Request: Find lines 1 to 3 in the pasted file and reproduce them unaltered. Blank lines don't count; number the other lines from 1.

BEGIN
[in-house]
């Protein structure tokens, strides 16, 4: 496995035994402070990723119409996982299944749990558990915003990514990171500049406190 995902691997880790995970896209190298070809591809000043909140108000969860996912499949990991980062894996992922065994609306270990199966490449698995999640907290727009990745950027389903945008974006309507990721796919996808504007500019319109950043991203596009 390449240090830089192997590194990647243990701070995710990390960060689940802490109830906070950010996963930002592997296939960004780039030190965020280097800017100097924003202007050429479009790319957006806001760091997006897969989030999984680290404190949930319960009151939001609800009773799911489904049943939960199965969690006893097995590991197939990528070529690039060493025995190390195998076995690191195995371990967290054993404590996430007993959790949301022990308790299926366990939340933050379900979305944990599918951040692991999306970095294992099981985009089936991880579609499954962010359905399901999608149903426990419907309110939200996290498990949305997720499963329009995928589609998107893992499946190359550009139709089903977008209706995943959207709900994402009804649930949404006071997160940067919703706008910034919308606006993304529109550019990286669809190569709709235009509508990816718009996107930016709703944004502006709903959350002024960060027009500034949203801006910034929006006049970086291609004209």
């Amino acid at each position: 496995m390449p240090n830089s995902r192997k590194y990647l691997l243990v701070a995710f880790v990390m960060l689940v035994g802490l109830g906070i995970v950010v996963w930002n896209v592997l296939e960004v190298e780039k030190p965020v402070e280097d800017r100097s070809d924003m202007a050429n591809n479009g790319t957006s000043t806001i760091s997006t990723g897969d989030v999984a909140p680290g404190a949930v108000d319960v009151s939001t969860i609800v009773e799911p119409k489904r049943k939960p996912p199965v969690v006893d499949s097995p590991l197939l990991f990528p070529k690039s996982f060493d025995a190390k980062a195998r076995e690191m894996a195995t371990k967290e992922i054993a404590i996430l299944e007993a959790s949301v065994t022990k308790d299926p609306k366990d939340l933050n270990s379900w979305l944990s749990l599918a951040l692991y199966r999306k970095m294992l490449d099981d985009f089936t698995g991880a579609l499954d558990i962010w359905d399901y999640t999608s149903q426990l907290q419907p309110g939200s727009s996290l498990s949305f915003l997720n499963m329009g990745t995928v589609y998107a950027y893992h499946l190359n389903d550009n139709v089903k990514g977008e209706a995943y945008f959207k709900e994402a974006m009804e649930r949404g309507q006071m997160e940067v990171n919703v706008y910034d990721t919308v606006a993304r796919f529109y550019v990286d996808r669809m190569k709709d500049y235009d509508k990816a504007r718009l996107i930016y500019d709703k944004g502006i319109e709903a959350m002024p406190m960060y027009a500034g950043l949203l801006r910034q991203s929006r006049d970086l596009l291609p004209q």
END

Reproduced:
[in-house]
């Protein structure tokens, strides 16, 4: 496995035994402070990723119409996982299944749990558990915003990514990171500049406190 995902691997880790995970896209190298070809591809000043909140108000969860996912499949990991980062894996992922065994609306270990199966490449698995999640907290727009990745950027389903945008974006309507990721796919996808504007500019319109950043991203596009 390449240090830089192997590194990647243990701070995710990390960060689940802490109830906070950010996963930002592997296939960004780039030190965020280097800017100097924003202007050429479009790319957006806001760091997006897969989030999984680290404190949930319960009151939001609800009773799911489904049943939960199965969690006893097995590991197939990528070529690039060493025995190390195998076995690191195995371990967290054993404590996430007993959790949301022990308790299926366990939340933050379900979305944990599918951040692991999306970095294992099981985009089936991880579609499954962010359905399901999608149903426990419907309110939200996290498990949305997720499963329009995928589609998107893992499946190359550009139709089903977008209706995943959207709900994402009804649930949404006071997160940067919703706008910034919308606006993304529109550019990286669809190569709709235009509508990816718009996107930016709703944004502006709903959350002024960060027009500034949203801006910034929006006049970086291609004209």
């Amino acid at each position: 496995m390449p240090n830089s995902r192997k590194y990647l691997l243990v701070a995710f880790v990390m960060l689940v035994g802490l109830g906070i995970v950010v996963w930002n896209v592997l296939e960004v190298e780039k030190p965020v402070e280097d800017r100097s070809d924003m202007a050429n591809n479009g790319t957006s000043t806001i760091s997006t990723g897969d989030v999984a909140p680290g404190a949930v108000d319960v009151s939001t969860i609800v009773e799911p119409k489904r049943k939960p996912p199965v969690v006893d499949s097995p590991l197939l990991f990528p070529k690039s996982f060493d025995a190390k980062a195998r076995e690191m894996a195995t371990k967290e992922i054993a404590i996430l299944e007993a959790s949301v065994t022990k308790d299926p609306k366990d939340l933050n270990s379900w979305l944990s749990l599918a951040l692991y199966r999306k970095m294992l490449d099981d985009f089936t698995g991880a579609l499954d558990i962010w359905d399901y999640t999608s149903q426990l907290q419907p309110g939200s727009s996290l498990s949305f915003l997720n499963m329009g990745t995928v589609y998107a950027y893992h499946l190359n389903d550009n139709v089903k990514g977008e209706a995943y945008f959207k709900e994402a974006m009804e649930r949404g309507q006071m997160e940067v990171n919703v706008y910034d990721t919308v606006a993304r796919f529109y550019v990286d996808r669809m190569k709709d500049y235009d509508k990816a504007r718009l996107i930016y500019d709703k944004g502006i319109e709903a959350m002024p406190m960060y027009a500034g950043l949203l801006r910034q991203s929006r006049d970086l596009l291609p004209q």